A photograph taken two years earlier, in July 1948, back before Helen’s senior year at Bennington, shows Martha’s power in those days. Then 53 years old, she stands imposingly next to her 19-year-old daughter. The occasion is Helen’s departure with Gaby Rodgers on an ocean liner for Europe, a trip the friends took that summer. Martha has come to the girls’ room to bid them farewell, and the cake Helen holds says “Bon Voyage Helen.” The confection marks Helen’s nascent independence—she is about to travel farther from her mother than ever before—but Martha’s plump glamour crowds the room. Helen appears to hold the cake slightly to one side, as if worried that her mother might smear the frosting. The word “upstage” is not too strong to describe the presence of the Frankenthaler matriarch—whose March birthday, coming just before the annual St. Patrick’s Day Parade, always made it appear to Helen when she was a child that the pageant took place in her mother’s honor: a fantasy that Martha, vain and impetuous and imaginative, did not dispel.
Now in winter 1949-50, only slightly more than a year after the bon voyage photograph, Helen had come back from Bennington and directly into her mother’s orbit. Martha’s expectations likely had to do with the family name, the ongoing prestige of Judge Frankenthaler throughout Manhattan. The time when she and her husband had introduced their three young daughters to Sara Delano Roosevelt, the mother of the president of the United States, as she stood at the door of her Upper East Side brownstone—this was back in 1938—still represented the Frankenthaler family’s social connections and aspirations. Becoming an artist was not necessarily in line with the family mythology.
Martha wanted Helen to be like her sisters. A photograph taken in 1949 or 1950 by Jerry Cooke, an Upper East Side society photographer, shows Helen with Gloria and Marjorie. All three black-haired sisters wear black sweaters, and a gleam shines alike on their faces, highlighting both their individual uniqueness and their sisterly unity. Marjorie and Gloria were already married, Marjorie to Joseph Iseman in June 1947 and Gloria to Arthur Ross in January 1946. Both had immediately started families: the Isemans’ first child, Peter, was born in 1948, and the Rosses’ first, Alfred, in December 1946. The photograph, which perhaps Martha commissioned, implied that Helen might follow in their path—meet a man, have children; be herself, of course, but be also indistinguishable from her siblings.
Having none of this, intent on demonstrating that being an artist was a legitimate and not frivolous occupation, Helen enrolled in graduate courses in art history at Columbia University, aiming for an academic legitimacy that would impress her mother by showing that art had intellectual prestige. It was fall 1949, and there she sat in a packed and darkened auditorium, staring at the lantern slides projected on the screen as she listened to the quiet, almost whispered eloquence of the teacher, Meyer Schapiro, one of the world’s most erudite art historians. “The beam of the projector was a search light on the world,” recalled one of the master’s students, the writer Anatole Broyard. “The students shifted in their seats and moaned” as Schapiro “danced to the screen and flung up his arm in a Romanesque gesture.”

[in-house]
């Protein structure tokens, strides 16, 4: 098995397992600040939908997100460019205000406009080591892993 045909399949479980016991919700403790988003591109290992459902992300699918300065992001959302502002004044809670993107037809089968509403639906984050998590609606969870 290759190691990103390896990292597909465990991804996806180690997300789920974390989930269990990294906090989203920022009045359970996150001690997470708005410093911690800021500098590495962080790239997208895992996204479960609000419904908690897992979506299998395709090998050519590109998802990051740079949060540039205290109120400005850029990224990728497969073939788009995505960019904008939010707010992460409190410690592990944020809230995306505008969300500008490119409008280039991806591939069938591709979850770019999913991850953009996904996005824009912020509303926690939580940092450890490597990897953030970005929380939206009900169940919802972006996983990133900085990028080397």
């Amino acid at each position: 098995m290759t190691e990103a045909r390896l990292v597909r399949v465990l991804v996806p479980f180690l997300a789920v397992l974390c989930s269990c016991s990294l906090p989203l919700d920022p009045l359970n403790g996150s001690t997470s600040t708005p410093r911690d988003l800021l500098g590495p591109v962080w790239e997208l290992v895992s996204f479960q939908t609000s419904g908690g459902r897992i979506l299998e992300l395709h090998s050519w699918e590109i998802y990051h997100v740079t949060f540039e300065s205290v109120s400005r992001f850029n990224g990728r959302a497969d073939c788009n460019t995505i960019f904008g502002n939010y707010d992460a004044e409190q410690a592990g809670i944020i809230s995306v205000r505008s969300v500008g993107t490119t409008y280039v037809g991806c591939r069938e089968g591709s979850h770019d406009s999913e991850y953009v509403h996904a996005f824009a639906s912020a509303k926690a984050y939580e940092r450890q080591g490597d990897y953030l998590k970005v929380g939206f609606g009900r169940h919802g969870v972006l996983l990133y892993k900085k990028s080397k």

But Helen was unimpressed. She realized that justifying her choice to become a painter by taking courses in art history was beside the point. Either she was an artist or not. She did not need credentials and she did not need to prove herself to anyone besides herself. She had learned enough for a lifetime at Bennington; she had no need to “learn anymore except in my own terms.” With her family money, she had the financial independence to take the next step in confidence. She stopped taking courses at Columbia and moved out of the family home into an apartment on West Twenty-fourth Street with Rodgers. The transition was not always smooth. The creak of the Eleventh Avenue freight train every night at 1:10 am was an unaccustomed sound to the Upper East Side girl. But it was thrilling to be independent. Helen began to spend more time at the tiny fourth-floor studio she and Sonya Rudikoff had rented on East 21st Street.
Helen was unusual among young artists in lower Manhattan, few of whom had much cash. The painter Grace Hartigan, whom Helen met later that year, lived downtown in 1950 with her boyfriend, the artist Alfred Leslie, in “steady, endless poverty,” Hartigan recalled. A few years later, when she was a little better off, a street vendor selling penny tomatoes and a grim market selling meat at fifteen cents a pound reminded her of the cheap and foul food she and Leslie used to eat in those penurious days, back when Helen met them. They all became good friends, but Hartigan felt her early days showed her “what it means to be poor, really poor,” something that “Helen will never know.”
Helen, it is true, lived a comparatively posh life. She frequented the uptown beauty salon MacLevy’s, where she would have her hair washed and sit under the dryer. She got her hair cut and styled at the tony salon Jean de Chant, or “Jean de Chump,” as she called it when her hairdresser erred. She and Rodgers employed a maid to clean their apartment. Visiting her mother’s place at Fifth Avenue and Seventy-fourth—Martha had moved there after 1946—she would switch on the marvelous new black-and-white television, stepping out onto the balcony (Martha lived on the fourteenth floor) to look around as the mood took her. The disparity between her means and that of her artist friends could be awkward. Helen once thanked Leslie for giving her a ride to New England in his old truck by hastily flinging a handful of coins on the seat as she got out of the car at her destination—an embarrassing gratuity that Leslie found both charming and cheap: a pittance for gas money that reminded him of when Martha Frankenthaler paid him for three days’ work on Helen’s studio with a steak. Helen, like her mother, could be stingy. But she never apologized for her money. She knew she was serious, not a faker or a dilettante, and she expected others to see that seriousness, which they did.
From Fierce Poise by Alexander Nemerov, published by Penguin Press, an imprint of Penguin Publishing Group, a division of Penguin Random House, LLC. Copyright (c) 2021 by Alexander Nemerov.